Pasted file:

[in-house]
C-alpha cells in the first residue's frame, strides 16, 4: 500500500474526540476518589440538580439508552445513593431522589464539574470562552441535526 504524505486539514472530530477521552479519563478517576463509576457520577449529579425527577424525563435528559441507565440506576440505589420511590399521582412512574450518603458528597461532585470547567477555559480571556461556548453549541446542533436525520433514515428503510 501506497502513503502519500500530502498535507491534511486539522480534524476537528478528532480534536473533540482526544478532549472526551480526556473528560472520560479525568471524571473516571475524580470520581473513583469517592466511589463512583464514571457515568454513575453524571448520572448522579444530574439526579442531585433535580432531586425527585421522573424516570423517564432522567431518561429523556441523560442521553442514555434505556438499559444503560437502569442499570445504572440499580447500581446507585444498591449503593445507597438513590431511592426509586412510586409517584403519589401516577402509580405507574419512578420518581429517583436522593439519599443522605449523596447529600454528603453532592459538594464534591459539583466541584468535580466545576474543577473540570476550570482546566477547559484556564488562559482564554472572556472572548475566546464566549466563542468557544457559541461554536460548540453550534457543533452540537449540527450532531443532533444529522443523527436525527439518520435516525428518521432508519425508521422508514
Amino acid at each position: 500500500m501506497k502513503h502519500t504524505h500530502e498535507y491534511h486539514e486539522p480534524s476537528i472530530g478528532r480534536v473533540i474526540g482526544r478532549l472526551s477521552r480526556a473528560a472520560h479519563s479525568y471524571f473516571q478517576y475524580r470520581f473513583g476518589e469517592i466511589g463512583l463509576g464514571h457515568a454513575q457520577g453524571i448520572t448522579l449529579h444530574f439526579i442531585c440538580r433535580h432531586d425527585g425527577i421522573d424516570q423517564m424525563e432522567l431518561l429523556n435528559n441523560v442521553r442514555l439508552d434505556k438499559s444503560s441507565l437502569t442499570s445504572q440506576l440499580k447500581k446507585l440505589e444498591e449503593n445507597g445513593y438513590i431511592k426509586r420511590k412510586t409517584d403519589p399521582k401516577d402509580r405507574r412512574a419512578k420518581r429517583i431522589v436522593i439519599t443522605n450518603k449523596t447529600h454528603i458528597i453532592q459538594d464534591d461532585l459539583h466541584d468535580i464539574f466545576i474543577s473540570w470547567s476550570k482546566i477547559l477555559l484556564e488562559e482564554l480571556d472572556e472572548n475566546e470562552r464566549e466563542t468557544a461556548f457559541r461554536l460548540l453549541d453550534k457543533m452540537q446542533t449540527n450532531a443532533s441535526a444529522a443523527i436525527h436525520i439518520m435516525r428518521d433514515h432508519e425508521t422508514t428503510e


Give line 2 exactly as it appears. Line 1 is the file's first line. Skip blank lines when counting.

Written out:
C-alpha cells in the first residue's frame, strides 16, 4: 500500500474526540476518589440538580439508552445513593431522589464539574470562552441535526 504524505486539514472530530477521552479519563478517576463509576457520577449529579425527577424525563435528559441507565440506576440505589420511590399521582412512574450518603458528597461532585470547567477555559480571556461556548453549541446542533436525520433514515428503510 501506497502513503502519500500530502498535507491534511486539522480534524476537528478528532480534536473533540482526544478532549472526551480526556473528560472520560479525568471524571473516571475524580470520581473513583469517592466511589463512583464514571457515568454513575453524571448520572448522579444530574439526579442531585433535580432531586425527585421522573424516570423517564432522567431518561429523556441523560442521553442514555434505556438499559444503560437502569442499570445504572440499580447500581446507585444498591449503593445507597438513590431511592426509586412510586409517584403519589401516577402509580405507574419512578420518581429517583436522593439519599443522605449523596447529600454528603453532592459538594464534591459539583466541584468535580466545576474543577473540570476550570482546566477547559484556564488562559482564554472572556472572548475566546464566549466563542468557544457559541461554536460548540453550534457543533452540537449540527450532531443532533444529522443523527436525527439518520435516525428518521432508519425508521422508514